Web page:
Evolution of a Holocene Reef-Lagoon System: St. Croix, U.S. Virgin Islands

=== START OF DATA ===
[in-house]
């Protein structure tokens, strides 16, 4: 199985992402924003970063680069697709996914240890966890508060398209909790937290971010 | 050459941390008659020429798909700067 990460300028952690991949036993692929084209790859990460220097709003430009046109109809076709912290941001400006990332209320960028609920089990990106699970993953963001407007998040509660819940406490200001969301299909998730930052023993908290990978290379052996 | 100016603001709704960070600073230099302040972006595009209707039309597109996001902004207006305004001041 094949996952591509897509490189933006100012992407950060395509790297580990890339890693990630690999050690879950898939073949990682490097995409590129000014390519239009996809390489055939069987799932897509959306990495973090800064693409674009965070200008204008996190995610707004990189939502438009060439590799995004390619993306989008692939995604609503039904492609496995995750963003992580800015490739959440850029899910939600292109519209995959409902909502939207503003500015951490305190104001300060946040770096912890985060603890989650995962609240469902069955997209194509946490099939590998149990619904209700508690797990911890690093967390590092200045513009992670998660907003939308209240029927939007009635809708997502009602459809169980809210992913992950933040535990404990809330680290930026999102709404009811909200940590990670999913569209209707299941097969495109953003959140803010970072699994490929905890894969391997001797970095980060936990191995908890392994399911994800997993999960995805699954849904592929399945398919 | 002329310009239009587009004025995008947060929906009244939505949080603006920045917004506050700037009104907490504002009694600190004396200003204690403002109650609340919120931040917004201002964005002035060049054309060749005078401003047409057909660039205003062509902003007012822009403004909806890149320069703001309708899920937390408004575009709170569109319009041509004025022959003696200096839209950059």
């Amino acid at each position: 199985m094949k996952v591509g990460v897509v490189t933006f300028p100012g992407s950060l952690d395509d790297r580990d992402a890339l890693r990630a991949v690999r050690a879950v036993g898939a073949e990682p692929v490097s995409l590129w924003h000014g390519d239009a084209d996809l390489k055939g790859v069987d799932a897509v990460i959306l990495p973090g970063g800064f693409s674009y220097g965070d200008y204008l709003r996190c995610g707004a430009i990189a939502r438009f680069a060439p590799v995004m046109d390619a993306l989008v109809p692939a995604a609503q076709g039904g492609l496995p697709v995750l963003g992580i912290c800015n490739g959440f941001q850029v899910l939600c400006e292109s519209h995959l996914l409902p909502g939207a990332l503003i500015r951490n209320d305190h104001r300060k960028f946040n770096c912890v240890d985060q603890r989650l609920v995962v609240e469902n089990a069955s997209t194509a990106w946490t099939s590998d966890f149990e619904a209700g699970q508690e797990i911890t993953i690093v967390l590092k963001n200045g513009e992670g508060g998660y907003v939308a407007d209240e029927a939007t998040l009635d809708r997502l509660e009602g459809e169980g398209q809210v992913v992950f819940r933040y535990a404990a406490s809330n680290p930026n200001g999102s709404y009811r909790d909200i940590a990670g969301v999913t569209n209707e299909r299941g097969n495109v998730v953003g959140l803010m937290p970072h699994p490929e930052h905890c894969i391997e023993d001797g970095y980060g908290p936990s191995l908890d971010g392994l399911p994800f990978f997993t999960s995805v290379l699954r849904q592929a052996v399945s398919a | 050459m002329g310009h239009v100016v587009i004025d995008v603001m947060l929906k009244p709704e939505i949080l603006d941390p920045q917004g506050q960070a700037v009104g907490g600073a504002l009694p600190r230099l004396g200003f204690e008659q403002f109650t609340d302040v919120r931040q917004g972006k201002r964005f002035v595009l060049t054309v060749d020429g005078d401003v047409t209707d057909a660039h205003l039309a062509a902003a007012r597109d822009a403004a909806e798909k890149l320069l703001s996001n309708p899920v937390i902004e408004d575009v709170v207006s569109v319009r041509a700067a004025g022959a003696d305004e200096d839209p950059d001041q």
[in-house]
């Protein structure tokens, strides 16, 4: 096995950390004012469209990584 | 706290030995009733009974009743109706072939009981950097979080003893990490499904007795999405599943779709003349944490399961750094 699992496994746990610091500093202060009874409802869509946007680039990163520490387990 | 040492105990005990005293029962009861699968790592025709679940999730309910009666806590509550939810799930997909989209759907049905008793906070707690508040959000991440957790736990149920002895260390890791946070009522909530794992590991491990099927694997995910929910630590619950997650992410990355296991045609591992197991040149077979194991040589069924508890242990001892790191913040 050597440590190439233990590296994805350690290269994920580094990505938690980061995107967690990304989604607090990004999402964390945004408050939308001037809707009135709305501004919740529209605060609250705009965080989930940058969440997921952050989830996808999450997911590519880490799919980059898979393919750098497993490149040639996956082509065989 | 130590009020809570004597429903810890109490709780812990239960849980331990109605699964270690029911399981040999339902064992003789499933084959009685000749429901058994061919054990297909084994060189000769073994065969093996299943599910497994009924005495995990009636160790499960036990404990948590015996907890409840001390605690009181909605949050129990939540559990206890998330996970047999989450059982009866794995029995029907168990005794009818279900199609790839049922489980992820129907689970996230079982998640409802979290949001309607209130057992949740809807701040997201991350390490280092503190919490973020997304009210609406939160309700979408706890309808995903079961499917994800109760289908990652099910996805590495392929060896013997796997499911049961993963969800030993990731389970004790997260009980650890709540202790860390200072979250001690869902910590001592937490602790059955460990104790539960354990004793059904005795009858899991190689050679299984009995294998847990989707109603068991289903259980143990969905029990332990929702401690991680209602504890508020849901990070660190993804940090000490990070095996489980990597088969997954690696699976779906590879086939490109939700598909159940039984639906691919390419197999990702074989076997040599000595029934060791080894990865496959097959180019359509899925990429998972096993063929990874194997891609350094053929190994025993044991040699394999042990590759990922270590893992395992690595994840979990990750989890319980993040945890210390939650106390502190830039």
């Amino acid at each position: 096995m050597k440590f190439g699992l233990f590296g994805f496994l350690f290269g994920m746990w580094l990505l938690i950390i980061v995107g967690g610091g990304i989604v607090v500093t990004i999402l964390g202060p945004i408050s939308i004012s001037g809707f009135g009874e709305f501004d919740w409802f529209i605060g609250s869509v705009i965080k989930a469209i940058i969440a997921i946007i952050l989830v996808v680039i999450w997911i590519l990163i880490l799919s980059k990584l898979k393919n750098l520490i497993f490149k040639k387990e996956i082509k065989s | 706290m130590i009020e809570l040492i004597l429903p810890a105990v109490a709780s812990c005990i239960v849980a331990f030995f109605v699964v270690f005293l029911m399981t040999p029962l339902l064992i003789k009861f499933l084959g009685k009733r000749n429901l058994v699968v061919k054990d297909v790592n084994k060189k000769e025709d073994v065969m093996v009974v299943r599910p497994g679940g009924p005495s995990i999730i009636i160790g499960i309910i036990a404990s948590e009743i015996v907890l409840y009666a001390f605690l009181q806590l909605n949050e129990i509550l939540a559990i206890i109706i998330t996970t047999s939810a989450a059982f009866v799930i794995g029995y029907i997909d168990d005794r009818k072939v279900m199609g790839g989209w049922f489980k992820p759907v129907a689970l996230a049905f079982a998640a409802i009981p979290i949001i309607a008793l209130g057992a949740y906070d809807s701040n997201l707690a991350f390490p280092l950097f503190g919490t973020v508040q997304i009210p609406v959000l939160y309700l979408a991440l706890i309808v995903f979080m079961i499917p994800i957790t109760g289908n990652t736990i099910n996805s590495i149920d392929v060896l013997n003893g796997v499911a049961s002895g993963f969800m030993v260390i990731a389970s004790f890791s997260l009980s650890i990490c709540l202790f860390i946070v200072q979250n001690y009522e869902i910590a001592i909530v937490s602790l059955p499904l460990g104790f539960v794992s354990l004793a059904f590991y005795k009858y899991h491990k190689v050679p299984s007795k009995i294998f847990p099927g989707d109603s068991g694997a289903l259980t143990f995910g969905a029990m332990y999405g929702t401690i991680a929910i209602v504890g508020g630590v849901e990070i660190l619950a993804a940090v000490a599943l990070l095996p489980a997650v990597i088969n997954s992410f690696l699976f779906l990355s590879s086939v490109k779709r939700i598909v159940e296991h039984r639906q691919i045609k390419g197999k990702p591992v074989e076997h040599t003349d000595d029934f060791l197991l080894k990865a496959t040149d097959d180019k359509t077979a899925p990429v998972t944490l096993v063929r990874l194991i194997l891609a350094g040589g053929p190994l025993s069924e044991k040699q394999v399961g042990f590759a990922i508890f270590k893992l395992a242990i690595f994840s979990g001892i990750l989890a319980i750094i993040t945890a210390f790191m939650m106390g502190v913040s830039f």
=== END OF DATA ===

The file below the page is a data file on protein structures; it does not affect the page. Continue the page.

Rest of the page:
The sediment package reaches 1.5- >3.5m thickness over the antecedent Pleistocene topography ranging 3-10 meters below present sea level. Based on Caribbean sea-level history, this lagoon initially flooded between 8,000 and 7,000ybp. The base of all cores intersecting the Pleistocene surface had a coarse lag of shell, Halimeda, and/or terrigenous pebbles. Bulk molluscan radiocarbon dates from three shelly lags are ~3,200ypb, which suggests an average accumulation over the lagoon's 7000-year history. Above the lag, shell content and grain size decline until half-way up the core where it changes to fine, featureless sand with few shells. Molluscs within the cores are generally small, thin-shelled, shallow infaunal bivalves and gastropods and nearly all shells are in good taphonomic condition. In contrast, the present day surface assemblages in most locations reflect the presence of seagrass (epifaunal bivalves and grazing gastropods with greater taphonomic damage). The results suggest changing energy during lagoon flooding and a long interval of Callianassid shrimp activity that mixed and sequestered infaunal shells. This was followed by stabilization of the lagoon and a change to present conditions.